RF: You write on your website that your late husband was the inspiration for Gamache and he encouraged you to quit your job in order to focus on your writing?

LP: He absolutely did that. I had covered, I think, one too many referenda (laughs) and I was getting a little tired, and I came home especially after the last referendum, which I think everybody felt pretty bruised after, and I was just exhausted and he said the most wonderful thing. He said: ‘I know that you’ve always wanted to write a book. If you would like to quit work in order to write that book, I’ll support you.’ And he did and he meant it, both emotionally, and thank God, economically (laughs).

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I would give him my first drafts of the book, knowing they were awful. I would hand it to him and he would say, ‘It’s brilliant.’ How beautiful is that? That’s what I needed to hear. I don’t want to be married to my biggest critic. There’s lots of people who’ll do it for free, I don’t need to be married to him. What I want to be is married to a cheerleader. And that’s what he was.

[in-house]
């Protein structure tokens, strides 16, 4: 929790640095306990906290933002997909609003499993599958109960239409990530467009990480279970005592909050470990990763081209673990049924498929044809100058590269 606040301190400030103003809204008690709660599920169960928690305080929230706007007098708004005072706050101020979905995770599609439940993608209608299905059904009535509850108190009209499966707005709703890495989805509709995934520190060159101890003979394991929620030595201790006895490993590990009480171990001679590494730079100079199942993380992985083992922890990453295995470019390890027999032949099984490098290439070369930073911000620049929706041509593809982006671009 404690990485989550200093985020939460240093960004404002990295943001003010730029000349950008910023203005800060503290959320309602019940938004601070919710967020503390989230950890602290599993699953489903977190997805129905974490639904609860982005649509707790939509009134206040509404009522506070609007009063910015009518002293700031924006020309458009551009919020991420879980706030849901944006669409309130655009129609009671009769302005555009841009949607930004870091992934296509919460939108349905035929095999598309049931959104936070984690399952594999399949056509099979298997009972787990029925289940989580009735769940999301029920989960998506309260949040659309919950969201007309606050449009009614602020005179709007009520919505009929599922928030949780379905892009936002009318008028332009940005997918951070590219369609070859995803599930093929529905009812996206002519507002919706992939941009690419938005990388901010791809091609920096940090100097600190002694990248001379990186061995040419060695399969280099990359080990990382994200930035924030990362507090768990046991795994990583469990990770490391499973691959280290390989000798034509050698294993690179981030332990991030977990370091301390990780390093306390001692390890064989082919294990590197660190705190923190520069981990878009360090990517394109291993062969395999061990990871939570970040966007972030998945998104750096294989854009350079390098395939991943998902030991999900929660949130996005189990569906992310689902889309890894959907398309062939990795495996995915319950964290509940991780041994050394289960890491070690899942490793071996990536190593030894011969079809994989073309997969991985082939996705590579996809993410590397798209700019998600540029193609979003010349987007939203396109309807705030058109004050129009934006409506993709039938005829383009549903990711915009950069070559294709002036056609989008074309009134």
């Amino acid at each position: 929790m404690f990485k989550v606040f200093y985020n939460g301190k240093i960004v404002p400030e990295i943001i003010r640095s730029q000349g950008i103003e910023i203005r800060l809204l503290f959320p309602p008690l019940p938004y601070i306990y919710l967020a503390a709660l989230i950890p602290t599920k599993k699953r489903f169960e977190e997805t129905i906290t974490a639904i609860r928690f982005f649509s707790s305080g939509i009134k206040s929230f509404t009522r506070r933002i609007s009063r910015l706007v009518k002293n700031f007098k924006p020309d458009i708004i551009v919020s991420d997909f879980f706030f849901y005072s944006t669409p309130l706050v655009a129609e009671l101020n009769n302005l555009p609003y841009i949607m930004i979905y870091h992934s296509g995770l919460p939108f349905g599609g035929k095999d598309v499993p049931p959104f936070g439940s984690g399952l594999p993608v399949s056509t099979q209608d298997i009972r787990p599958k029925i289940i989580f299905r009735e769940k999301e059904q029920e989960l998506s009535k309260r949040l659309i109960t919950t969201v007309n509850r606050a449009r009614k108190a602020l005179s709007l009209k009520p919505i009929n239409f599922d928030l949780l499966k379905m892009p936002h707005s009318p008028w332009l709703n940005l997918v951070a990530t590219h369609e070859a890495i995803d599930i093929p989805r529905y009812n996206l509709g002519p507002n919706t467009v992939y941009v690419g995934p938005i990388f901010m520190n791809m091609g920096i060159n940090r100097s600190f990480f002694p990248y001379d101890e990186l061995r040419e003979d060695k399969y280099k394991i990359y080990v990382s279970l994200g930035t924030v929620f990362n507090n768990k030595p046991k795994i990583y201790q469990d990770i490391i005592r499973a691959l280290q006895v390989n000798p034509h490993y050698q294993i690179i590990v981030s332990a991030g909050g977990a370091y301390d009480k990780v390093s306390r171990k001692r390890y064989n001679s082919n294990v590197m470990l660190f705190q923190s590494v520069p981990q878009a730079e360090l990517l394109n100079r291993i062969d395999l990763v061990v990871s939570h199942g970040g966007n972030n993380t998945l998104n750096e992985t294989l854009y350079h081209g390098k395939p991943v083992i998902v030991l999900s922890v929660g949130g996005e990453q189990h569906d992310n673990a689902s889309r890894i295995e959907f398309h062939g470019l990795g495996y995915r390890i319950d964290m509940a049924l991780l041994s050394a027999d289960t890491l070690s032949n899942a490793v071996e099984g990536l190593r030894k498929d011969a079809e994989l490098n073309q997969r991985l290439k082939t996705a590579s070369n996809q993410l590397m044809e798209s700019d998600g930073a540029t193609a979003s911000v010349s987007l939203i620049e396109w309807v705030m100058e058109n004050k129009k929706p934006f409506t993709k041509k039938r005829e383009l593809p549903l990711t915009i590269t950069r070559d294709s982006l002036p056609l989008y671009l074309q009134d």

RF: Did I hear that you are friends with Hillary Clinton?

LP: Yes, as a matter of fact, strange that that should happen. I never thought (laughs).

Michael was always a long-time fan of Hillary Clinton, as am I, but Michael was rabid about her and her politics. And then he died. He had dementia, and he passed away just over a year ago. And Hillary Clinton reads my books and her best friend, who also reads the books, follows my Facebook or something and heard about Michael dying. So she wrote to me the most beautiful letter of condolence about Michael, which was extraordinary. This was late September of last year; she’s at the end of a vicious election for president of the United States and she takes time to write a letter about a man she had never met to a woman she had never met, a Canadian who can’t even vote. It was an act of pure, unselfish kindness and I thought, ‘Here is an amazing person.’

RF: Thank you for joining us today. 

LP: Thank you.